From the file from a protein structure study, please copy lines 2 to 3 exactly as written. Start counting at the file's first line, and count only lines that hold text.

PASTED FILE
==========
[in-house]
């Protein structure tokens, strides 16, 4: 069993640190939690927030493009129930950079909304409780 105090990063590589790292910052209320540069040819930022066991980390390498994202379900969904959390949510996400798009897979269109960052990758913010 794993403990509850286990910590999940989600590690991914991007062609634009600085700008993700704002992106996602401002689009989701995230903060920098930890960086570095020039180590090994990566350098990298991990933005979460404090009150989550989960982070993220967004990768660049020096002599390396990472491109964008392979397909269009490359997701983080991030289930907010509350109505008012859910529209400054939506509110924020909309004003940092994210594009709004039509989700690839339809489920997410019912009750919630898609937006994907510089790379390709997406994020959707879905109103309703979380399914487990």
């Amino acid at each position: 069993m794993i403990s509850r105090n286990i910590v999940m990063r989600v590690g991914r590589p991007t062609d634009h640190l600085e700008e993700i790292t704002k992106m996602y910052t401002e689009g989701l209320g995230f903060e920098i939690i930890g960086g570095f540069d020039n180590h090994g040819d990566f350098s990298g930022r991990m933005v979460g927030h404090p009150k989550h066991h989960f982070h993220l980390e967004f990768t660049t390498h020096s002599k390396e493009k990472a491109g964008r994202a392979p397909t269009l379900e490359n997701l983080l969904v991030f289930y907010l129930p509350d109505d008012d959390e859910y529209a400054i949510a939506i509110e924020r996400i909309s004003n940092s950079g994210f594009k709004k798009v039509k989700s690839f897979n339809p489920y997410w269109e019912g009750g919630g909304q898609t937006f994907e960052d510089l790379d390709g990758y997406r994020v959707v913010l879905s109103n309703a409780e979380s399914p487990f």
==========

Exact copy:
């Protein structure tokens, strides 16, 4: 069993640190939690927030493009129930950079909304409780 105090990063590589790292910052209320540069040819930022066991980390390498994202379900969904959390949510996400798009897979269109960052990758913010 794993403990509850286990910590999940989600590690991914991007062609634009600085700008993700704002992106996602401002689009989701995230903060920098930890960086570095020039180590090994990566350098990298991990933005979460404090009150989550989960982070993220967004990768660049020096002599390396990472491109964008392979397909269009490359997701983080991030289930907010509350109505008012859910529209400054939506509110924020909309004003940092994210594009709004039509989700690839339809489920997410019912009750919630898609937006994907510089790379390709997406994020959707879905109103309703979380399914487990």
């Amino acid at each position: 069993m794993i403990s509850r105090n286990i910590v999940m990063r989600v590690g991914r590589p991007t062609d634009h640190l600085e700008e993700i790292t704002k992106m996602y910052t401002e689009g989701l209320g995230f903060e920098i939690i930890g960086g570095f540069d020039n180590h090994g040819d990566f350098s990298g930022r991990m933005v979460g927030h404090p009150k989550h066991h989960f982070h993220l980390e967004f990768t660049t390498h020096s002599k390396e493009k990472a491109g964008r994202a392979p397909t269009l379900e490359n997701l983080l969904v991030f289930y907010l129930p509350d109505d008012d959390e859910y529209a400054i949510a939506i509110e924020r996400i909309s004003n940092s950079g994210f594009k709004k798009v039509k989700s690839f897979n339809p489920y997410w269109e019912g009750g919630g909304q898609t937006f994907e960052d510089l790379d390709g990758y997406r994020v959707v913010l879905s109103n309703a409780e979380s399914p487990f």